-1
$\begingroup$

Theorem: Let $(f_n)$ be a sequence of functions on $I \subseteq \mathbb{R}$. Then $(f_n)$ pointwise convergent iff pointwise cauchy.

Here, I only prove "$\Longleftarrow$" since the converse is very straightforward.

Proof attempt: Suppose $\left(f_n \right)$ cauchy, then $\forall \epsilon >0 \: \forall x \in I \: \exists N_o \in \mathbb{N}: \forall m,n \in \mathbb{N}$ $$n,m \geq N_0 \implies \mid f_n(x)-f_m(x) \mid < \frac{\epsilon}{3} $$

Let $M$ be an upper bound of $f_{N_0}(x)$. Then $$\mid f_n(x)-f_{N_0}(x) \mid < \frac{\epsilon}{3} \implies \mid f_n(x) \mid < \frac{\epsilon}{3}+M$$ and $n$ is arbitrary, so $(f_n)$ is bounded. Now by Bolzano-Weierstrass theorem, $(f_n)$ has a convergent subsequence. Let $(f_{n_{k}})$ be a such sequence and $(f_{n_{k}}) \to f$. Then $\exists N_1 \in \mathbb{N}:$ $$n_k \geq N_1 \implies \mid f_{n_{k}}(x)-f(x) \mid<\frac{\epsilon}{3} $$ Combining the terms yields $$\mid f_{n_{k}}(x)-f(x)+f_n(x)-f_{N_0}(x) \mid \leq \mid f_{n_{k}}(x)-f(x) \mid + \mid f_n(x)-f_{N_0}(x) \mid <\frac{2\epsilon }{3}$$ Now, let $n_k \geq N_0$. Then $$\mid f_n(x)-f(x)\mid <\frac{2\epsilon }{3}+\mid f_{N_0}(x)-f_{n_k}(x)\mid $$ But since $n_k \geq N_0$, $\mid f_{N_0}(x)-f_{n_k}(x)\mid < \frac{\epsilon}{3}$ so $\mid f_n(x)-f(x)\mid <\epsilon$. And we can conclude that $(f_n) \to f$ $\square$

$\endgroup$
  • $\begingroup$ You need to take $n_k$ which is also bigger than $N_1$. Other than that it is fine. Actually this result is absolutely trivial if you know that a sequence of real numbers converges in $\mathbb{R}$ iff it is Cauchy. $\endgroup$ – Mark Dec 21 '18 at 17:04
  • $\begingroup$ @Mark I just saw your comment after I wrote my answer. Surprisingly, it's almost what you wrote verbatim. It seems like there isn't much to say after all. $\endgroup$ – BigbearZzz Dec 21 '18 at 17:11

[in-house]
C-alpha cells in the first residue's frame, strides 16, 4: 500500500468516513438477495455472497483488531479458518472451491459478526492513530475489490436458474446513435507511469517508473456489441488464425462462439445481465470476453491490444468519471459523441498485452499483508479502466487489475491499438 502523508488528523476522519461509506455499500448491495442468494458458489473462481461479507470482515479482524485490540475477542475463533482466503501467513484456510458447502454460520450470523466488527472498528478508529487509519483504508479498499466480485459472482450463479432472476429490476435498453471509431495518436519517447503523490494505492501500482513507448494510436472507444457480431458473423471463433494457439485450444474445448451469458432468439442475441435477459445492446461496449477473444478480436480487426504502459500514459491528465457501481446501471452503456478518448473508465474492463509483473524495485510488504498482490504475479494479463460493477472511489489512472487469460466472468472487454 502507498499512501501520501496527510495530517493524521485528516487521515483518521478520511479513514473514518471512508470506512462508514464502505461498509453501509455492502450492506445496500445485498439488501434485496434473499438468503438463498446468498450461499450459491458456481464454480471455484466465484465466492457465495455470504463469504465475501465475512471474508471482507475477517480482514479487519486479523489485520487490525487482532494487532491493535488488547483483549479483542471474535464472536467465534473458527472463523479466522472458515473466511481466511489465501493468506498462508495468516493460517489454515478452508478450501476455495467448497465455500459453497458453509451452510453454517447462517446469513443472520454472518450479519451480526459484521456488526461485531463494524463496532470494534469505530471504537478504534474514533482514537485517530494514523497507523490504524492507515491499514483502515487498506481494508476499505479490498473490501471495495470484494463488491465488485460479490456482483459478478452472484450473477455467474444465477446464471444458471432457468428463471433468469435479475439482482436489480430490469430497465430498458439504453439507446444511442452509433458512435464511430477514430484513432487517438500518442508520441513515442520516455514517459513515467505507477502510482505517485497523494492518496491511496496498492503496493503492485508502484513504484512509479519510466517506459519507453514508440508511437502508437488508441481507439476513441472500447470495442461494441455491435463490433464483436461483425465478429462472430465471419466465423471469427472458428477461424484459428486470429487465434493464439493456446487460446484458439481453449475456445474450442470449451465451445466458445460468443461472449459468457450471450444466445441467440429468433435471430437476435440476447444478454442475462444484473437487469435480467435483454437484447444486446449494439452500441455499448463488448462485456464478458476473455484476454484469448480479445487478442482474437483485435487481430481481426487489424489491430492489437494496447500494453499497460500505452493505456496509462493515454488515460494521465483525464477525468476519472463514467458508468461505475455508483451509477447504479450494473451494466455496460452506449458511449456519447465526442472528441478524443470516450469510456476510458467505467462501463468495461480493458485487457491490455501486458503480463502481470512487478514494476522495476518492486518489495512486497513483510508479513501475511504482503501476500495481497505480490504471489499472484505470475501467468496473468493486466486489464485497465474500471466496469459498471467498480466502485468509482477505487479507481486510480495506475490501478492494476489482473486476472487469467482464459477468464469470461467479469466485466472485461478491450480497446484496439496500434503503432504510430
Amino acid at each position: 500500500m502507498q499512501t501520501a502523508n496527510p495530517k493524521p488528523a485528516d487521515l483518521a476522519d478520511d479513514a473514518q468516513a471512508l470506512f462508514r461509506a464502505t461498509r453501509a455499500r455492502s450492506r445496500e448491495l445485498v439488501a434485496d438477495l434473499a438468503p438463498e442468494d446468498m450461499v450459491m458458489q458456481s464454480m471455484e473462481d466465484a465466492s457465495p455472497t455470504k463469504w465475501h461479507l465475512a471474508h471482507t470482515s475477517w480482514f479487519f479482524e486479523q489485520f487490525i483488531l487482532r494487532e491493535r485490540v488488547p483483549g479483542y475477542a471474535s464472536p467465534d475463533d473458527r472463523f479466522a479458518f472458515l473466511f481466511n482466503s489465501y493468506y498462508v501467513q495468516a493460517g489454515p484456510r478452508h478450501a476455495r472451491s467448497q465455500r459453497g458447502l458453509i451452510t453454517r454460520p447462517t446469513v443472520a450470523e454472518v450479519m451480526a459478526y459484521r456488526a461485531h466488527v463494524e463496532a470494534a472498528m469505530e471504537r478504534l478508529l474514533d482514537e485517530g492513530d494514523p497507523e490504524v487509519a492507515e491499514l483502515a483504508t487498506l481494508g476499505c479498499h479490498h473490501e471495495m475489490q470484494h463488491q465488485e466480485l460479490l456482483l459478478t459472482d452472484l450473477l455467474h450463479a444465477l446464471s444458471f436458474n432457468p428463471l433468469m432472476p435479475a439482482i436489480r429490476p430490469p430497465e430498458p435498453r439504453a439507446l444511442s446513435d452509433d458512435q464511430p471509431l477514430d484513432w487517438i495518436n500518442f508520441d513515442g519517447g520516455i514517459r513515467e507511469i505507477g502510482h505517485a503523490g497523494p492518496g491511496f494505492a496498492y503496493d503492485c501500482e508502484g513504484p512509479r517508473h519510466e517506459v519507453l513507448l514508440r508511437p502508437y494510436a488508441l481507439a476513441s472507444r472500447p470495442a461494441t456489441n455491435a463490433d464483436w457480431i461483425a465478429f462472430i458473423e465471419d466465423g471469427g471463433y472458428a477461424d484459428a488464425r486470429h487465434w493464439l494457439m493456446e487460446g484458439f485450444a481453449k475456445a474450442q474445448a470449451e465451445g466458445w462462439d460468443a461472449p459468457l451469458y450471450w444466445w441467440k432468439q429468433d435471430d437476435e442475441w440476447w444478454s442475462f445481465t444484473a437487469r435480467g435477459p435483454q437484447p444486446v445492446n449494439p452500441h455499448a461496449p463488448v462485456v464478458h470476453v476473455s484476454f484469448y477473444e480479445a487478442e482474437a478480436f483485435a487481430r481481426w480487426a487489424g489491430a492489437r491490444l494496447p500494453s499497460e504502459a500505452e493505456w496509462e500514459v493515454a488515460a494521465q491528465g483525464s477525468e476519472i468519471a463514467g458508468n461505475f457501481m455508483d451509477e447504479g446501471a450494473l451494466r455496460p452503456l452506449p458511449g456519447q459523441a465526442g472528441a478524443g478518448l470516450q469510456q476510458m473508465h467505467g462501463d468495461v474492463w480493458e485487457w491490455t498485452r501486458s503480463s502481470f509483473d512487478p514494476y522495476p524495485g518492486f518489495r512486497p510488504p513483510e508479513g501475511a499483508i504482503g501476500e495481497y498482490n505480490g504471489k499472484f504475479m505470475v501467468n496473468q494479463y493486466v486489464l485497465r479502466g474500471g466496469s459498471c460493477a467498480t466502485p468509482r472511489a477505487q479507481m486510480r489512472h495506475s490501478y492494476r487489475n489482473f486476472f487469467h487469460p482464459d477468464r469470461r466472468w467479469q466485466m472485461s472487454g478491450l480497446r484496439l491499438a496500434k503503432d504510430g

• $\begingroup$ Yes, that's pretty much everything what can be said about this question. $\endgroup$ – Mark Dec 21 '18 at 17:14
  • $\begingroup$ @Mark yes i understand that this proof is trivial under that assumption, however, the proof for that theorem seemed very long and complicated if not proven in a geneal metric space setting as seen in this page. proofwiki.org/wiki/… $\endgroup$ – Sei Sakata Dec 21 '18 at 17:35
  • $\begingroup$ Well, there are different proofs but note that you just proved it in your question. When you took a specific $x$ you started to work with a sequence $f_n(x)$ which is a Cauchy sequence of numbers. And you showed it has a limit. $\endgroup$ – Mark Dec 21 '18 at 18:07
0
$\begingroup$

It seems fine to me except that you should take $n_k \geq N_1$ in the last part of the argument instead.

The result also follows immediately from the fact that a sequence of real number $a_n$ is convergent if and only if it is Cauchy.

$\endgroup$

Your Answer

By clicking “Post Your Answer”, you agree to our terms of service, privacy policy and cookie policy

Not the answer you're looking for? Browse other questions tagged or ask your own question.